Towering over the island of Maui is Haleakal?, a 10,023-foot-high dormant volcano whose dramatic summit caldera draws 1.3 million tourists per year. As these visitors take in the breathtaking vista, they can't help but notice the compound of large observatories nearby — testimony to the summit's superb conditions for astronomy.In Hawaiian culture, Haleakal? is also revered as the sacred "House of the Sun." So it's seemingly fitting that later this year astronomers hope to being construction of the world's largest and most powerful observatory dedicated to the study of our star: the Advanced Technology Solar Telescope.
On January 22nd, the National Science Foundation announced its selection of the Association of Universities for Research in Astronomy to build the ATST. The 8-year agreement totals $298 million, enough to build the observatory and four "first-light" instruments. The construction schedule will surely be helped by an immediate infusion of $146 million from the American Recovery and Reinvestment Act. (What a difference some stimulus funding makes — two years ago AURA's Solar Observatory Council had urged the NSF to scrounge up funding any way it could so that the ATST's planning could go forward.)Boasting a primary mirror 13 feet (4 m) across and state-of-the-art adaptive optics, ATST will view the Sun with a resolution of 0.1 arcsecond, while spanning the spectrum from 350 nm in the ultraviolet to 28 mm in the far infrared. Such amazing specs should allow astronomers to make never-before-possible measurements of turbulence and magnetic fields in the photosphere, chromosphere, and even incredibly faint corona. No comparable solar scope exists today or is on engineers' drawing boards.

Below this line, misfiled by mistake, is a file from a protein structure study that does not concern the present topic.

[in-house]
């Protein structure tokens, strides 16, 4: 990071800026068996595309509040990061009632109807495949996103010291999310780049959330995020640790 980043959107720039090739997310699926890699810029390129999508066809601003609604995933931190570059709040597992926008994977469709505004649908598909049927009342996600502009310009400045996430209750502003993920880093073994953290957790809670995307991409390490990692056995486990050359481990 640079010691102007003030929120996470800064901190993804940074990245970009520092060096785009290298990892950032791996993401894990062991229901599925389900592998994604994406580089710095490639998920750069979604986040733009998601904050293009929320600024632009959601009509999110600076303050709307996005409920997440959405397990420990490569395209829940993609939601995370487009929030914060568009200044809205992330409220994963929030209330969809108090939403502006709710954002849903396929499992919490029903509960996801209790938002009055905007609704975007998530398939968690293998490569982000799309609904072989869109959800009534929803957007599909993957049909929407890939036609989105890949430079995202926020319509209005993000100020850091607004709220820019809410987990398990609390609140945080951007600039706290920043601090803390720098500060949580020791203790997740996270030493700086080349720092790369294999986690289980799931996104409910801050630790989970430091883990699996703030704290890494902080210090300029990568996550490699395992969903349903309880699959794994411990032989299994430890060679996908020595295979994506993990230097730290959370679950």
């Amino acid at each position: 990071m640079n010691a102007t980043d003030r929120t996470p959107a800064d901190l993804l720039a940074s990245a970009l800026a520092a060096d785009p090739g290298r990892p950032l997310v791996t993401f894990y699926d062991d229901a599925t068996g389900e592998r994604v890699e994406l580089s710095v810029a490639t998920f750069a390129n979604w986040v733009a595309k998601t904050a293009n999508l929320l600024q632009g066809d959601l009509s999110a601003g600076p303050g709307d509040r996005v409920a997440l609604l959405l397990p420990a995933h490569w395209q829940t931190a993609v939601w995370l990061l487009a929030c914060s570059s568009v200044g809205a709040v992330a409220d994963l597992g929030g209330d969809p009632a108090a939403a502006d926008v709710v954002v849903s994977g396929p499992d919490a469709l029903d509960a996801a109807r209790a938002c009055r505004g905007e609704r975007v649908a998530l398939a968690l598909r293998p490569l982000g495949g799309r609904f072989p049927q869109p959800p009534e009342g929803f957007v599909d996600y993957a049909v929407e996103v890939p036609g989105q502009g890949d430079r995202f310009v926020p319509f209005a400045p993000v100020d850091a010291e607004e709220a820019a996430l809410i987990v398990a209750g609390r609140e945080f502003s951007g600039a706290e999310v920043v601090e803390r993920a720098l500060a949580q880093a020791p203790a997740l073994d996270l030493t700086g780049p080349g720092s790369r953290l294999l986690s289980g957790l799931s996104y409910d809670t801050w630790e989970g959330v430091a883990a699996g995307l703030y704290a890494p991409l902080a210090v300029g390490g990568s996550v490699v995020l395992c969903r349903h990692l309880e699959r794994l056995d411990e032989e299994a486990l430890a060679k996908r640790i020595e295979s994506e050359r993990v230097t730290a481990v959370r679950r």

ATST will join a growing armada of observatories atop Haleakal?: the U.S. Air Force's 3.7-m Advanced Electro-Optical System (AEOS) and one of its GEODSS satellite-tracking complexes, and the 2-m Faulkes Telescope North. Mees Solar Observatory, erected in 1964, was the first professional observatory built on the summit.
AURA is starting to line up its construction crews, but not everyone is happy with the prospect of adding ATST's dazzling-white 143-foot-high dome to the summit. Although astronomers picked Haleakal? in 2004 from more than 70 other prospective sites and the project has passed its environmental reviews, some cultural leaders on Maui continue to oppose the ATST.
Representatives for the National Science Foundation have sought to smooth over differences with promises of funding for Maui Community College and other educational activities involving native Hawaiians. Talks with island groups are ongoing. But the project has one final hurdle: it has yet to obtained a conservation district use permit from Hawaii's Board of Land and Natural Resources, which might take months to secure.